To accentuate such erosion phenomena contributes, to a considerable extent, the human impact, which in the Summer months becomes very considerable in tourist areas: dune areas are often used for parking cars and campers, the underwood is devastated or destroyed altogether thereby exposing the soil to rapid erosion. In many areas of the coast consolidation efforts based largely on artifical beach nourishment are practiced, but the severity of the problem and possible future scenarios (furter retreat of the shoreline, flooding of past reclaimed land) make one understand that it is necessary to adopt planning policies for the territory which must carefully face a future use of the coastland, envisaging the exclusion or certain areas to development, the safeguard of dune areas and the prohibition of quarrying river beds for inert materials.

More environmental problems

In addition to the above mentioned environmental problems, there are others pressures on the environment, which cause a more or less marked deterioration of it. The industrial areas of Livorno, Rosignano and Piombino are affected by widespread air pollution caused by the emissions of industrial plants (sulphur dioxide, nitrogen oxides, particulate matter) (Comune di Piombino 1991; Commissione paritetica Comune di Piombino-ENEL 1992; Mossa Verre 2000). There is also the problem of industrial waste (lead and granular ashes, waste water treatment plants sludges and water decarbonation sludges). The question of waste disposal is especially critical in the plain of Scarlino where the Huntsman Dioxide plant produces significant amounts of red gypsum derived from desulfurization of liquid and gaseous effluents in the production of titanium dioxide. Red gypsum is disposed of chiefly in the area of the plant and in a dump in the territory of Follonica.

The continuity, along the whole coastline, between industrial and tourist-residential urban areas means that frequently the pressures exerted by industrial establishments affects the tourist bathing areas. Think for example of the blatant effects of Solvay plant, whose activity has repercussions on the coastline area where beaches are called “bianche” (white) due to the whitening of the beach due to the discharges of the industrial plant into the water. Once again, think of the fall of dusts – the so-called “spolverino” – which issued from the steelworks of Piombino fall on the coastline with effects, which if not dangerous, surely downright unpleasant for those who happen to be there.

It happens also that industrial activity and tourism generate combined effects upon the natural resources thus exacerbating the effects which one or the other could produce in a non-combined way: the most emblematic case is the pressure on groundwater from coastline industrial plants, jointly with agriculture and with water pumping for the municipal waterworks: in Summer, when tourist activity is most fervernt, the crisis of water resources is manifested in a heightened pressure as the various factors act synergetically.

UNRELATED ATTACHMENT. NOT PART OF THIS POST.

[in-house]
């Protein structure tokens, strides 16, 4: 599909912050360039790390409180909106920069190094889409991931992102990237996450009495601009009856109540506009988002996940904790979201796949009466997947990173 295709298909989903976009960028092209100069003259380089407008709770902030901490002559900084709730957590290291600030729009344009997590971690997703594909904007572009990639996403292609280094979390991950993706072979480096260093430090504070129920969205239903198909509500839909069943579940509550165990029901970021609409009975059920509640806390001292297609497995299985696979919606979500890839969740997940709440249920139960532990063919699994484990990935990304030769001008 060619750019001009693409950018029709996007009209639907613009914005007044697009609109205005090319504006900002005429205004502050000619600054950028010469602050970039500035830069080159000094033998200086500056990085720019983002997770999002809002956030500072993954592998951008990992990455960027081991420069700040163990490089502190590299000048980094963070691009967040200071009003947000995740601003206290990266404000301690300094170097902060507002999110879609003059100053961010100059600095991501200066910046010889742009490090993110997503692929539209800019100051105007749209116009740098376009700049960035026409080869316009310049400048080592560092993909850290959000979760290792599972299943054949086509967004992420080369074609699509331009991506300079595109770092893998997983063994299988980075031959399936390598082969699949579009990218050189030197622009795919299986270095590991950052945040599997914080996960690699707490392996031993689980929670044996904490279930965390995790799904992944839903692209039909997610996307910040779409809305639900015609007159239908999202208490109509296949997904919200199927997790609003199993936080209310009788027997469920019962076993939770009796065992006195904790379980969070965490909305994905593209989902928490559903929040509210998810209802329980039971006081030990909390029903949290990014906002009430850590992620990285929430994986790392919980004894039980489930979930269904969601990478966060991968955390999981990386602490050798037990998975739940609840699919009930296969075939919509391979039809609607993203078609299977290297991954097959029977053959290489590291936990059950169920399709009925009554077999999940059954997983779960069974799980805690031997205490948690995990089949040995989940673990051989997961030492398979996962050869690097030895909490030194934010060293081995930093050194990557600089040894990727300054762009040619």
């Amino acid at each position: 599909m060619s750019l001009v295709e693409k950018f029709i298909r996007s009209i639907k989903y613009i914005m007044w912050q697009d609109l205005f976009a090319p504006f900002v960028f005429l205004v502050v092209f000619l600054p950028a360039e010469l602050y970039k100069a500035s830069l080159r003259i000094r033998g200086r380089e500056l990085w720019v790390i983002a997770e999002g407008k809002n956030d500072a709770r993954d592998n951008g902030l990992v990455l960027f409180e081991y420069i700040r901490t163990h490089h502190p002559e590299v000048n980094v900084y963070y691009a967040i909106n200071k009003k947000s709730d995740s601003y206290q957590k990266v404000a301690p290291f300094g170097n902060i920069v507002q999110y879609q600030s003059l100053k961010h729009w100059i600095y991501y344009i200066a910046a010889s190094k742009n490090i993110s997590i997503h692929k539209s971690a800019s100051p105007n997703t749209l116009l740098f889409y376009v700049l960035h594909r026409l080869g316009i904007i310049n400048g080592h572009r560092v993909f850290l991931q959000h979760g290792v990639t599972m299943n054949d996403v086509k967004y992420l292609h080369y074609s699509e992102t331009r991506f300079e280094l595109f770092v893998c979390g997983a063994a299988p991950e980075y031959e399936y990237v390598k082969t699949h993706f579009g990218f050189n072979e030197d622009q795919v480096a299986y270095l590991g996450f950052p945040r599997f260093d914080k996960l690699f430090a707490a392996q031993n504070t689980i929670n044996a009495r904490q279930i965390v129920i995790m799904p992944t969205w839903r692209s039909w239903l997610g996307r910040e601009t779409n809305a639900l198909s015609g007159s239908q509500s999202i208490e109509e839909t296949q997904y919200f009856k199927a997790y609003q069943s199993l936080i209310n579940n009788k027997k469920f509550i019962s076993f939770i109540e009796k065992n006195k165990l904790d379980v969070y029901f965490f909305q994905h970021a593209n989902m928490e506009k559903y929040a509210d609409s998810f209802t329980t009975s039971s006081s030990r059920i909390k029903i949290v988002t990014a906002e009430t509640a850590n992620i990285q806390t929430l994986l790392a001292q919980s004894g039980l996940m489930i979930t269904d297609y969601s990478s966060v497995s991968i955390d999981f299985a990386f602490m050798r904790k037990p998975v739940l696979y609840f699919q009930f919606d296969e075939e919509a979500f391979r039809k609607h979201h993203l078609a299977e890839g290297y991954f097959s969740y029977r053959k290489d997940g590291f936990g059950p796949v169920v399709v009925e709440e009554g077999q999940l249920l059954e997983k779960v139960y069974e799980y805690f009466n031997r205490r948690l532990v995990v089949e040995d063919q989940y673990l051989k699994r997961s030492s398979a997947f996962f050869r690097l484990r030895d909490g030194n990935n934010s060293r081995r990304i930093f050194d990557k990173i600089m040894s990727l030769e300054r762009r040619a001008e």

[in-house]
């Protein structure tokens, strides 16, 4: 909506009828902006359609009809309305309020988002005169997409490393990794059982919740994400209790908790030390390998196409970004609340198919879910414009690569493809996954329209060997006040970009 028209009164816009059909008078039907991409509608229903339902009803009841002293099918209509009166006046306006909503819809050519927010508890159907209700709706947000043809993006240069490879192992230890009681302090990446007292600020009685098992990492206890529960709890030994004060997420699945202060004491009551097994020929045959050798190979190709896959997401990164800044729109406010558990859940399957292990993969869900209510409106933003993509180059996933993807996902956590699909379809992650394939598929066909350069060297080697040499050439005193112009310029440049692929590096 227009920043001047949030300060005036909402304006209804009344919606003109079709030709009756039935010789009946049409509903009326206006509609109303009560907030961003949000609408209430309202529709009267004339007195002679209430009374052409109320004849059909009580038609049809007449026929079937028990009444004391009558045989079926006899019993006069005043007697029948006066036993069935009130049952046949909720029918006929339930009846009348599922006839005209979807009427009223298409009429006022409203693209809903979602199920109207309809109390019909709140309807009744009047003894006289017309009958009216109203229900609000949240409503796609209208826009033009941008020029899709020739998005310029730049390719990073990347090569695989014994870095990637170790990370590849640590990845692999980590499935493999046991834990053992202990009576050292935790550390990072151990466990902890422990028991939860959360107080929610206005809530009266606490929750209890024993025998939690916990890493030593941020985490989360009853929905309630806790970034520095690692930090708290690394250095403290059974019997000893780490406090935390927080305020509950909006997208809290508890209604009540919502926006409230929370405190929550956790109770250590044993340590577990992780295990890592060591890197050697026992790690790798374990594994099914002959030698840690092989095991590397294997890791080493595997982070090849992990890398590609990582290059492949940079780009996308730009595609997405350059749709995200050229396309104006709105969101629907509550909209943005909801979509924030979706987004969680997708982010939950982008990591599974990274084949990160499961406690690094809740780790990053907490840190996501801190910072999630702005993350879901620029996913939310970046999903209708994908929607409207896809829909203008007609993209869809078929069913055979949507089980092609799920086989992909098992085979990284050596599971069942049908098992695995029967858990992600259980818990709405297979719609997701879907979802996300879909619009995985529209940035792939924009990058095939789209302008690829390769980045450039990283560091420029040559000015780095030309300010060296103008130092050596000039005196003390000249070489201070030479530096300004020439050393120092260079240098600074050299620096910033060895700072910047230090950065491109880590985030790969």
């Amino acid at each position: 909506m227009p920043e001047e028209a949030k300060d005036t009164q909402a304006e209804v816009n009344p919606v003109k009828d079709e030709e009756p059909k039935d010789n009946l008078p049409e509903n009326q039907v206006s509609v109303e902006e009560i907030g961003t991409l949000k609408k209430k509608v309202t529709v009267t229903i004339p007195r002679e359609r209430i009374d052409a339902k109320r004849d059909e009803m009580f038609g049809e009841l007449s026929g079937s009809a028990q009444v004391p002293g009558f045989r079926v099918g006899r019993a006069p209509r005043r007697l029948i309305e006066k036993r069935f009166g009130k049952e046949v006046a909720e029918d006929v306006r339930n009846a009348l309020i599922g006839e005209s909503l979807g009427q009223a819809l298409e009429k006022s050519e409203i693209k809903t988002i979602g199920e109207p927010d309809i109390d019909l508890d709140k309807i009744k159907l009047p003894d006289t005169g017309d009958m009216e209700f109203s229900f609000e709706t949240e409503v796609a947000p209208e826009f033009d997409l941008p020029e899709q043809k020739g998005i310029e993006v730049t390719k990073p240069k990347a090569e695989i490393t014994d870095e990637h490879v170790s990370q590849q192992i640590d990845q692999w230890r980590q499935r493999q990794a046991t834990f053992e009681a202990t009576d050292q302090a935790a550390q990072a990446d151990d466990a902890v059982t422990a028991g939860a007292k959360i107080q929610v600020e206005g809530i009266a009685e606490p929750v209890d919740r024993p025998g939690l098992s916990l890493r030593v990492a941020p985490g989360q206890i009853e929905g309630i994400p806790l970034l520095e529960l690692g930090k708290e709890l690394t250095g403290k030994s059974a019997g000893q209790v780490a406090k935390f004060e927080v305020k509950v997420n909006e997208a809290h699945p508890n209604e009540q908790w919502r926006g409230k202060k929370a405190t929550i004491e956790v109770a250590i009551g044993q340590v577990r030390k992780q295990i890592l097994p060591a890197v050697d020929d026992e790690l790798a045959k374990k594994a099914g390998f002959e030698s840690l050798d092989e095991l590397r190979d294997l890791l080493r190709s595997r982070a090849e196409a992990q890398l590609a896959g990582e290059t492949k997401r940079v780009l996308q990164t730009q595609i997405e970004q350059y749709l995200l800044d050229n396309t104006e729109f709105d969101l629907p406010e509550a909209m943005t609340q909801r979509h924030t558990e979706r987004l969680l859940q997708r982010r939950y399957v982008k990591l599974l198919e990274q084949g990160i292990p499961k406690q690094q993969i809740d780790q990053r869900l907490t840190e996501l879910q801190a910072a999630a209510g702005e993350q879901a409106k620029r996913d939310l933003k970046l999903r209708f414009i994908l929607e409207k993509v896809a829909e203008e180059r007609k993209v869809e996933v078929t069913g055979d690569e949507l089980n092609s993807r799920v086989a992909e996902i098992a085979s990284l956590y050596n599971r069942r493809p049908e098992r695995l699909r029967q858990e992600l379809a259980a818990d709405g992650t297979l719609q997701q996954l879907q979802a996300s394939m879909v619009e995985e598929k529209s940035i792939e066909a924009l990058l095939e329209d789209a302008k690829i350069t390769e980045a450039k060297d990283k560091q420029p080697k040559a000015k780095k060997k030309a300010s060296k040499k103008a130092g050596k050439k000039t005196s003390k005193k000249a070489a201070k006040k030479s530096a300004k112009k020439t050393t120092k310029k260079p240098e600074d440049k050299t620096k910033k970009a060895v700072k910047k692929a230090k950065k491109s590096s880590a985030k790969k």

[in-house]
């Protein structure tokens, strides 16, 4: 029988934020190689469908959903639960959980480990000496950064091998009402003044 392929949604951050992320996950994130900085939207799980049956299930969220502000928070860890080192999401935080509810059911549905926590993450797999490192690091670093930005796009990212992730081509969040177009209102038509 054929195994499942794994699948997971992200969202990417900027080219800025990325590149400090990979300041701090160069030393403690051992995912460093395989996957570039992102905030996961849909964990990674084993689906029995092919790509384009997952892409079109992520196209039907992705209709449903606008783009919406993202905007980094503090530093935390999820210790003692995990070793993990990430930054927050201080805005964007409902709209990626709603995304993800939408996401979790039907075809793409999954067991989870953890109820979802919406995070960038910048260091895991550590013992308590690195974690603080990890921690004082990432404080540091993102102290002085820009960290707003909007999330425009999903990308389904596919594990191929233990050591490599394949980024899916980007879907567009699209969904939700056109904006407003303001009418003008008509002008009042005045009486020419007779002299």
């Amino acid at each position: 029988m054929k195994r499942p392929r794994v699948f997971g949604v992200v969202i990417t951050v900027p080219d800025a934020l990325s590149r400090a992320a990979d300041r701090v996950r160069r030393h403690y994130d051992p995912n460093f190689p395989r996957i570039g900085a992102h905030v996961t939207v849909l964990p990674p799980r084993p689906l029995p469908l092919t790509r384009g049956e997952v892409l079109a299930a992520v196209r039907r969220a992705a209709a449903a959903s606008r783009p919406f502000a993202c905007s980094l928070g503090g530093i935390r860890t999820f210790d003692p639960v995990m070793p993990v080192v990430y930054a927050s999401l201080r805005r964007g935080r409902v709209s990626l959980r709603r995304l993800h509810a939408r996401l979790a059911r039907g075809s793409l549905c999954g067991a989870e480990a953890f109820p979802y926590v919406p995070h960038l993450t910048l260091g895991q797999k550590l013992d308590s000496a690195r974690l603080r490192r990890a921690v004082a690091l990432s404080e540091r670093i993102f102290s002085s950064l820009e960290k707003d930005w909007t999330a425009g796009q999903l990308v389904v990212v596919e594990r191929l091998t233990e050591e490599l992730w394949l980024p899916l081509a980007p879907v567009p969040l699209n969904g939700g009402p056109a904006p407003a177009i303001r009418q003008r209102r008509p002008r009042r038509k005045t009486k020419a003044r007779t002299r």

The model of economic development characterized by the combination of heavy industry and tourism on the coast, has generated a high density of business, settlements, infrastructure and, consequently, an overbearing human load. The development of modern industry in Livorno, Piombino, Rosignano and Scarlino drew workers from all the surrounding areas and has conveyed a lot of people on the coast from inland, the lure of industry has joined that of beach tourism, providing good gain perspectives and employment, it has accentuated migration to the coast.

Human activity has resulted in a consumption of natural resources, the dumping of pollutants into water and air, the occupation of land and other forms of pressures which have often pushed matters beyond the load capacity of the coastal area.

During the Eighties of the 20th Century the decline of great industry began, and consequently there followed a loss of jobs and a need to divert the workforce towards other sectors. Sea bathing tourism along the coastline, too concentrated in time and space, is not only incapable of providing new jobs, but has generated such a congestion on the coast as to demand an intervention aimed at decreasing the human load in the Summer months.

The coastline demands further interventions to restore the quality of the environment generally, in the first instance reducing erosion, restricting pressure on the water table, along with the recycling of water and the restoration of its quality.


Federico Paolini, University of Siena, Faculty of Political Science.



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  1. On industrial development see: Mori 1986; Preti 1986; Becattini 1986; Irpet 1988; Pozzana 1987; Luchetti, Poli 1982; Celati, Gattini 1993 e 1995; Barberini 1985. []
  2. On development of tourism see: Mariotti 1958; Cadorna 1994; Boyer 1997; Battilani 2001. On tourism in Tuscany see: Treves 1967; Confesercenti regionale 1984; Irpet 2001. []
  3. On environmental problems discussed in the article see: Arpat 2001; 2005; 2007; 2008; 2009a; 2009b; Mazzoni 2001; Melley, Iozzelli 2001; Arpat 2004. []